Granges make for a rewarding tasting
THE sixth Penfolds Rewards of Patience tasting, held once every three years, was staged at various venues in South Australia towards the end of last year. In common with previous tastings, three overseas wine writers joined three Australian counterparts, with Andrew Caillard again saddled with the job of collating the panel’s tasting notes and ultimately writing TheRewardsof Patience book (running to 300 pages).
No other wine producer in the world could stage an event such as this.
The overseas judges were Britain’s Neil Beckett (editor of TheWorldof FineWine magazine), Ch’ng Poh Tiong ( TheWineReview , Singapore) and Josh Greene from New York (editor of WinesandSpiritsMagazine ). The Australian contingent was Huon Hooke ( TheSydneyMorningHerald ), author Campbell Mattinson and, for the fifth time, this writer.
Peter Gago, the perpetual-motion brilliant speaker, wine educator and winemaker, led the Penfolds side, making crucial calls on the all too many wines with cork-related problems, sometimes opening four bottles in a not always successful attempt to find a good one.
The tasting of 400 Penfolds wines followed the pattern of previous events but there was one big break with tradition: each flight included all the red wines that had been bottled but not yet released.
So, for example, we were treated to a vertical tasting of 54 Granges, starting with the ’ 52 and finishing with the unreleased ’ 03, ’ 04 and ’ 05 vintages. Needless to say, this was the high point of the four days, with so much to discuss (and enjoy) that the tasting started at 9am, with only a short morning tea break, and continued until 2.45pm.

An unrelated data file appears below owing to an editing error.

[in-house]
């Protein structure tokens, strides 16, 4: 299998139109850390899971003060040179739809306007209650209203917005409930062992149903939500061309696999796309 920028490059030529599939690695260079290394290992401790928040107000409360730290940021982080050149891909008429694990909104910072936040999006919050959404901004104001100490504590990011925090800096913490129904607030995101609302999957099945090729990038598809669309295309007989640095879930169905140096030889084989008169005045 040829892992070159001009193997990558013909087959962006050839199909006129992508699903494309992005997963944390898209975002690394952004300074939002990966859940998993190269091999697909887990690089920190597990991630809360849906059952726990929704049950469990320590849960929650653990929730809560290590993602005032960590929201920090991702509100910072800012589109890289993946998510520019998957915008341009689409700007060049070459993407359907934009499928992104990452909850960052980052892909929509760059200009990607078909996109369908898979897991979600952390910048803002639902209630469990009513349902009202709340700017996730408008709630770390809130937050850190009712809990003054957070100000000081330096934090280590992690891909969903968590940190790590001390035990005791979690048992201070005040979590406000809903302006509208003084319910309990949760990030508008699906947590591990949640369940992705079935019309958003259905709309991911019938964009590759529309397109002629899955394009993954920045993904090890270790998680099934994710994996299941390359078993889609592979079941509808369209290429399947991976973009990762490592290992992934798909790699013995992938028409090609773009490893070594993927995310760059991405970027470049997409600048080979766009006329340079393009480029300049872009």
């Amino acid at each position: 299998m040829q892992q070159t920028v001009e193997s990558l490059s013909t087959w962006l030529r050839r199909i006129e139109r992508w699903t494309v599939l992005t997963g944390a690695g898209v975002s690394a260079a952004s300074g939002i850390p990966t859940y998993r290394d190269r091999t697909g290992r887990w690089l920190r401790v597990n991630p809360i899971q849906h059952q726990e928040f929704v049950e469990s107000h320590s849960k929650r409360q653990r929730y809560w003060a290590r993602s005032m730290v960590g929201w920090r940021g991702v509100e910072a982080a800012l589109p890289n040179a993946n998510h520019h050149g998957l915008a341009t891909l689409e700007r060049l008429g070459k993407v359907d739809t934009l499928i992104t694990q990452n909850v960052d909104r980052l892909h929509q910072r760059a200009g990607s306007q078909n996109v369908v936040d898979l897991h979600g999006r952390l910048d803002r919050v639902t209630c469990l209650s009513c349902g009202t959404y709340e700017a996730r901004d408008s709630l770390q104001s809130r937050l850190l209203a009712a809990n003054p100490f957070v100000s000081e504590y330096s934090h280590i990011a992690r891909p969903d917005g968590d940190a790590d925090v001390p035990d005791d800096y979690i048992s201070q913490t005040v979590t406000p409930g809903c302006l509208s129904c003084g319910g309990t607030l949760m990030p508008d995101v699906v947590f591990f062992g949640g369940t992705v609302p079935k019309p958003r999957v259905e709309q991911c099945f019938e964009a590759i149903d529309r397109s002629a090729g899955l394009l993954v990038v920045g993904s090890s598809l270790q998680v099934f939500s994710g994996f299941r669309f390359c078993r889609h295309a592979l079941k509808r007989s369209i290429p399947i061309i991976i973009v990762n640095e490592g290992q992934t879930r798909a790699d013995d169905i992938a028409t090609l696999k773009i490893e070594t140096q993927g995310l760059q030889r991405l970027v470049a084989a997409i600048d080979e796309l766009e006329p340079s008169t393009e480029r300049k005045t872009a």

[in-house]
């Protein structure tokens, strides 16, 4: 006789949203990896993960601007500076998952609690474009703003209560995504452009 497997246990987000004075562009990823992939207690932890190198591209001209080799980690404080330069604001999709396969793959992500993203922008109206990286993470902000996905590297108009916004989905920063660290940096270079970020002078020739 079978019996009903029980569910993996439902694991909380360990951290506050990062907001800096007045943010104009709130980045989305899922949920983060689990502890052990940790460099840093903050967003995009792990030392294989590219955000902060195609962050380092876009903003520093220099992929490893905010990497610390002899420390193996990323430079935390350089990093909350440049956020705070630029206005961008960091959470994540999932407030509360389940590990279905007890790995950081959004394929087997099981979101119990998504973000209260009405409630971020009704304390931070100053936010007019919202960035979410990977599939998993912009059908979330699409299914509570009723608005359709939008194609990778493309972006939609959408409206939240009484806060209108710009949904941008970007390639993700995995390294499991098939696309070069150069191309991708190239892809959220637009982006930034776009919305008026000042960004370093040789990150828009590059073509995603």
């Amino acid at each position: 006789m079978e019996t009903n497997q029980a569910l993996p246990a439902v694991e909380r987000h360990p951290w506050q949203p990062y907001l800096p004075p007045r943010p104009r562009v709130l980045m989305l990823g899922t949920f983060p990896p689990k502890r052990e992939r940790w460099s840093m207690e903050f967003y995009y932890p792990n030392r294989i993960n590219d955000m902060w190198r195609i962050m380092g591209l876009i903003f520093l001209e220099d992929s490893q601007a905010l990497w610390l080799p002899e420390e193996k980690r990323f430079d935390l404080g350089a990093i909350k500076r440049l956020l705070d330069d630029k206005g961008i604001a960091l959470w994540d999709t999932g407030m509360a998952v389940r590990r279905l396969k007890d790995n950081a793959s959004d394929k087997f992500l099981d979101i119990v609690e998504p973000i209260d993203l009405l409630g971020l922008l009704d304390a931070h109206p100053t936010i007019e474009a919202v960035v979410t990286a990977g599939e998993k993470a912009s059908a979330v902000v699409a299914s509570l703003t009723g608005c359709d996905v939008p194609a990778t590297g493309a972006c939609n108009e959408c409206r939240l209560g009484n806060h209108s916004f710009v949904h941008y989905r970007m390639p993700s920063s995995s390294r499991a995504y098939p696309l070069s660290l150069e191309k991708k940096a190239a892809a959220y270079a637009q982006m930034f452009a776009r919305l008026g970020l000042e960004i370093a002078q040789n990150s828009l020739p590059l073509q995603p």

My top wines (which largely, though not precisely, reflect the overall panel opinions) were ’ 52, ’ 53, ’ 56, ’ 62, ’ 63, ’ 66, ’ 67, ’ 71, ’ 72 (a great bottle), ’ 76, ’ 85, ’ 86, ’ 88, ’ 90, ’ 91, ’ 92, ’ 94, ’ 96 (the best since the wines of the ’ 50s), ’ 98, ’ 99, ’ 01, ’ 02 (the superb present release), ’ 04 and ’ 05.
Particularly since 1990, it was a pattern that largely repeated itself in the vertical tastings of Bin 28 Shiraz, Bin 389 Cabernet Shiraz, Bin 407 Cabernet Sauvignon, Bin 707 Cabernet Sauvignon and a resurgent St Henri. The vintages to come up trumps every time were ’ 90, ’ 96 and, excitingly, ’ 04 and ’ 05.
The weakest vintages across the board since ’ 96 were ’ 97, ’ 00 and ’ 03. Questions have been posed about the release of the ’ 00 Grange; it is relatively light-bodied (I emphasise relatively) and will mature well before the ’ 99 (when Grange was outstanding, for the first time 100 per cent Barossa) and ’ 01. On the other hand, it was clearly the best of the Penfolds reds of the ’ 00 vintage. Before passing on from the generally ordinary ’ 03 vintage, the reputation of Grange will in no way suffer from its ’ 03 release in March.
On a broader view, the late ’ 60s through to the end of the ’ 70s and early ’ 80s was not a great time for Australian red wines. The exception, especially for Penfolds, was ’ 71. The Grange of that year has always been accepted as one of the greatest, although from time to time technocrats have taken exception to its high level of volatile acidity.
The leap in quality through the ’ 90s and into this century partially reflects the large investment in new vineyards (the oldest 30 years, the youngest a little over 10 years) in the Barossa; the very high prices Penfolds pays for grapes from 100-year-old vines; and, possibly and intriguingly, the early signs of (beneficial) climate change.
But I cannot close without a tribute to the 1962 Bin 60A Cabernet Shiraz, which in a celestial tasting of the special bins and even more at the closing dinner at the Magill Restaurant — where it dispatched ’ 70 Chateau Latour, ’ 82 Latour and ’ 82 Chateau Mouton Rothschild — confirmed once again that it is the greatest Australian red wine made.